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Truck drivers at fault in roadway accidents

The truck driver at the center of a recent Florida crash near Gainesville had received multiple traffic violations in the past years, including one for speeding and one for careless driving.

The 59-year-old driver from West Palm Beach was traveling northbound on I-75 when he collided with another vehicle. Both crossed the center line and median crashing into another truck in the southbound lane. A church van, also in the southbound lane, crashed into the trucks and a fire ensued. Seven people died, including five children from the church van and the two truck drivers.

Truck safety on the highways is a concerning issue. When a truck and car collide, because of the massive size and weight of a truck, the car doesn't stand a chance. According to IIHSHLDI (Insurance Institute for Highway Safety; Highway Loss Data Institute), the United States has seen a 20% increase in crashes involving commercial trucks in the last decade.

Truck driver error

Information on KeepTruckin.com references a recent Truck Causation Study which studied 12,000 truck crashes over 33 months and attributes many of the truck crashes to truck driver error. One of the main factors is driver fatigue.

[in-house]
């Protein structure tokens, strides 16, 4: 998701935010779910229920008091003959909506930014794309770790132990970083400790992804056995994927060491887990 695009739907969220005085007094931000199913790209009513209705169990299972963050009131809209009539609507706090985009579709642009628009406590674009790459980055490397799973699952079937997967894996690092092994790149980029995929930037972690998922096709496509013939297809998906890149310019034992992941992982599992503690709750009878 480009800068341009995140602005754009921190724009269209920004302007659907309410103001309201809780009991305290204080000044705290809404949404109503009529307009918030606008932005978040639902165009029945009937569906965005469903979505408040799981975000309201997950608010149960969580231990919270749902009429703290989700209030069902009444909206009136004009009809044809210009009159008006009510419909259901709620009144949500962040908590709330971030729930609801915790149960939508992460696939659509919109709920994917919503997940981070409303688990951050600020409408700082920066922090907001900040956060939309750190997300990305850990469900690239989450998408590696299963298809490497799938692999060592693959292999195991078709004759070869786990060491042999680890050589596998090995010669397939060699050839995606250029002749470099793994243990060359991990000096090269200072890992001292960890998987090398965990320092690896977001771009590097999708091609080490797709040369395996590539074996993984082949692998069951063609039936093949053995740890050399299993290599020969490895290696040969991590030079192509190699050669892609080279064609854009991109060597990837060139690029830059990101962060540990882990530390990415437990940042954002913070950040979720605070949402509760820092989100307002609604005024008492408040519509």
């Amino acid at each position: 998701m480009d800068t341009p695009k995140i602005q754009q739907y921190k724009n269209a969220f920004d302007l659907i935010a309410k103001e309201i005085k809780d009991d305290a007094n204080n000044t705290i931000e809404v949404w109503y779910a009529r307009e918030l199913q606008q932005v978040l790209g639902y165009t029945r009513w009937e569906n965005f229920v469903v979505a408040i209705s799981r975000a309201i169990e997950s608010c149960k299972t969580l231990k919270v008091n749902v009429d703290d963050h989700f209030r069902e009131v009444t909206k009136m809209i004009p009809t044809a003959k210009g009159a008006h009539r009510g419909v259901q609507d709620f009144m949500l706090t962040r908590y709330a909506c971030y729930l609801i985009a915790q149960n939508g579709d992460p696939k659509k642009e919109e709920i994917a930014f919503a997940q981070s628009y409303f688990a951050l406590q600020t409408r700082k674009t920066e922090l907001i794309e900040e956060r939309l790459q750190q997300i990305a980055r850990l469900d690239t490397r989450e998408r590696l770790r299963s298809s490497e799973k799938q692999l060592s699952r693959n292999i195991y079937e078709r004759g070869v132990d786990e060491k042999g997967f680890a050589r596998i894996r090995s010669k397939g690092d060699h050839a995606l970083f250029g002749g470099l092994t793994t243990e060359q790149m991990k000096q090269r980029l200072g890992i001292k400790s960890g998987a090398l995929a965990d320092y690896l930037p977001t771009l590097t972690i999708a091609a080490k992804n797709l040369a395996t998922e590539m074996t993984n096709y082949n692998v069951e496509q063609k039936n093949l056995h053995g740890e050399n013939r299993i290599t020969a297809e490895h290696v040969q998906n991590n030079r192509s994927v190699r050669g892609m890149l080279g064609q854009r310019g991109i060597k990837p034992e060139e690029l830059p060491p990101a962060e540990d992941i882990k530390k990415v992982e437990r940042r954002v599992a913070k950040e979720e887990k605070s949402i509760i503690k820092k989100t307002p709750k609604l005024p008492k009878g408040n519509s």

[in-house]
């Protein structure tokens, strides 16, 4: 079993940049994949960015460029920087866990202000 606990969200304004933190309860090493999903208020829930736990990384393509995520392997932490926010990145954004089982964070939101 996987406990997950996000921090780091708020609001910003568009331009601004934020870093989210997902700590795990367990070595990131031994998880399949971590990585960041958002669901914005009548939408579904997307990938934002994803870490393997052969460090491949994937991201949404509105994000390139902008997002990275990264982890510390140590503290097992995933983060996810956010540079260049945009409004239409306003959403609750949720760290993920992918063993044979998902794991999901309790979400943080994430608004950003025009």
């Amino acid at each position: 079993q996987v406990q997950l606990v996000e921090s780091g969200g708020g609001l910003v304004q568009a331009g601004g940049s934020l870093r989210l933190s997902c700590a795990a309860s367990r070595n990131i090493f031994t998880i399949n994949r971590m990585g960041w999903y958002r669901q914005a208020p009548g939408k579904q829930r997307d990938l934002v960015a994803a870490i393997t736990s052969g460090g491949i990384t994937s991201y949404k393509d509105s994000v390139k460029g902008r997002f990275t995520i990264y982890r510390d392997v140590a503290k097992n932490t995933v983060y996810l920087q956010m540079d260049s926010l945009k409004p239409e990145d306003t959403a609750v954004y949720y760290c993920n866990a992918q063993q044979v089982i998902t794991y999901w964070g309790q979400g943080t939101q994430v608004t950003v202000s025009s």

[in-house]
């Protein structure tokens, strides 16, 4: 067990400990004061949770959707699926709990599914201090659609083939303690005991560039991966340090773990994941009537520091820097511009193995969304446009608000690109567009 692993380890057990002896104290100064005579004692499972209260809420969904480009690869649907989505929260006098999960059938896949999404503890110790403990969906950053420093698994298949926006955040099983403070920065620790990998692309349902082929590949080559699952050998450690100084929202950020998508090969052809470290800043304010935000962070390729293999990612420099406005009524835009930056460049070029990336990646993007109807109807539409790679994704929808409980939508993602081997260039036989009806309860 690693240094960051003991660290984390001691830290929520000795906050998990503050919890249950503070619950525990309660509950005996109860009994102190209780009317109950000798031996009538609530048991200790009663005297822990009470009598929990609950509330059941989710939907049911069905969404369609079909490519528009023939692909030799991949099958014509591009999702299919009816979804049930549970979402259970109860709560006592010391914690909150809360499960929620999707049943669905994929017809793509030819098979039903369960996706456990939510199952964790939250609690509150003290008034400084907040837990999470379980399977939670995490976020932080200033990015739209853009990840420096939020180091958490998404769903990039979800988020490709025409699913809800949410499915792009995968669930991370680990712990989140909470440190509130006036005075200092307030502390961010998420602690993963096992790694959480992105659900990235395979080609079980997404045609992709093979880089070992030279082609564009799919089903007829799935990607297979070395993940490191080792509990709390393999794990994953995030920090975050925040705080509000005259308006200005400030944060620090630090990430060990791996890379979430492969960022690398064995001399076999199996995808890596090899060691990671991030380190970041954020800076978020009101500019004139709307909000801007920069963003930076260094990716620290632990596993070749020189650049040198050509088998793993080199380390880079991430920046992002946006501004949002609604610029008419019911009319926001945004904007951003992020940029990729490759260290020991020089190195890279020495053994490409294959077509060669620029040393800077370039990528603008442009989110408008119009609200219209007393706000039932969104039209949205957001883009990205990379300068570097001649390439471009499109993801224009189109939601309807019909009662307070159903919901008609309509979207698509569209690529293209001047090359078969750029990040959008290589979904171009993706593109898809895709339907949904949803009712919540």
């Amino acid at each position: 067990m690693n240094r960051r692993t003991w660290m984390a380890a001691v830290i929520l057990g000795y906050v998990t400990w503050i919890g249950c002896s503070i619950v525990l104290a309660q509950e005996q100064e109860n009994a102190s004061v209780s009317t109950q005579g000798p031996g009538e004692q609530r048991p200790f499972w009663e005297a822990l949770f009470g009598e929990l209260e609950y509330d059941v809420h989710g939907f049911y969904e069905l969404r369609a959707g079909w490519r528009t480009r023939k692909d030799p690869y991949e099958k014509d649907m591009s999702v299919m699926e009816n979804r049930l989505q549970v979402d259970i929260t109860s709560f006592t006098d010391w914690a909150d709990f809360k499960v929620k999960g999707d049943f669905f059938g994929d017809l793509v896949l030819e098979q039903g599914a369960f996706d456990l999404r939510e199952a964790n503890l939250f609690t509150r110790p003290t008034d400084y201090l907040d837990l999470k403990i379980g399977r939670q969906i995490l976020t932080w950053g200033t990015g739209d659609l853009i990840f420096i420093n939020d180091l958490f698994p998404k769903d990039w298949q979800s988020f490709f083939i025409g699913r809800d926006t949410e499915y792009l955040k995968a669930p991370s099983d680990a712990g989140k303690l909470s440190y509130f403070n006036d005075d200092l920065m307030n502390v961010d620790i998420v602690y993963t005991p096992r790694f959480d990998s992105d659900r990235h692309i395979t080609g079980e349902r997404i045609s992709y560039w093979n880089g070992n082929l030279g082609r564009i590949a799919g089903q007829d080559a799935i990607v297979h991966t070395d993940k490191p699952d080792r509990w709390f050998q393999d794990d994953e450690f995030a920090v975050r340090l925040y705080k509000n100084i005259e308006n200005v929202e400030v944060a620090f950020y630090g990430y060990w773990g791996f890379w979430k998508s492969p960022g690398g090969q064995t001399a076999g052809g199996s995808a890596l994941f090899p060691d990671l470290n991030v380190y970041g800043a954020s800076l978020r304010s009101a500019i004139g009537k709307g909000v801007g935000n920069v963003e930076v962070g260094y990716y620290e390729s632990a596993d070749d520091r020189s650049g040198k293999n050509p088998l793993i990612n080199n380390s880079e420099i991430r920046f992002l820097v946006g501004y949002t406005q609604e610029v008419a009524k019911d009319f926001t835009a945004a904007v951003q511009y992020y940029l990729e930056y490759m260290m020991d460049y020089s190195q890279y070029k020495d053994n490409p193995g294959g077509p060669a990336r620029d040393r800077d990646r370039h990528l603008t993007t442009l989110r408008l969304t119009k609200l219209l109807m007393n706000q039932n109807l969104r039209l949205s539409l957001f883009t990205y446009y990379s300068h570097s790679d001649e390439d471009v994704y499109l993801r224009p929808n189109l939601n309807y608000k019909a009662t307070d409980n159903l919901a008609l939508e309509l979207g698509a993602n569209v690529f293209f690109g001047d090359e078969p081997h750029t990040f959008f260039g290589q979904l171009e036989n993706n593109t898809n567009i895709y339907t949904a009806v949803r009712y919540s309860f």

Long haul commercial truck drivers are under pressure to meet deadlines, which in some cases contribute to both speeding and drivers operating their vehicle without adequate rest. There are federal regulations to limit the number of hours a trucker spends on the road each day, but the regulations are often unfollowed. The data indicates that many of the drivers involved in the crashes were subject to adverse physical conditions right before the incident.

In addition to driver fatigue, the research shows four other areas of driver-related error in crashes:

  • Non-performance: the driver either fell asleep at the wheel or had a medical condition that caused him/her to become impaired.
  • Recognition: the driver was distracted or failed to adequately asses the road situation.
  • Decision: the driver failed to make proper choices and was either speeding, following too closely or misjudged the speed of another vehicle.
  • Performance: the driver panicked or overcompensated.

Other factors involved in the crashes they studied included equipment failure, traffic congestion and improperly loaded cargo.

Truck drivers are often at fault when they are involved in a motor vehicle accident. If you've been involved in an accident with a truck, be sure to seek the advice of an attorney to achieve the best possible outcome for your case.

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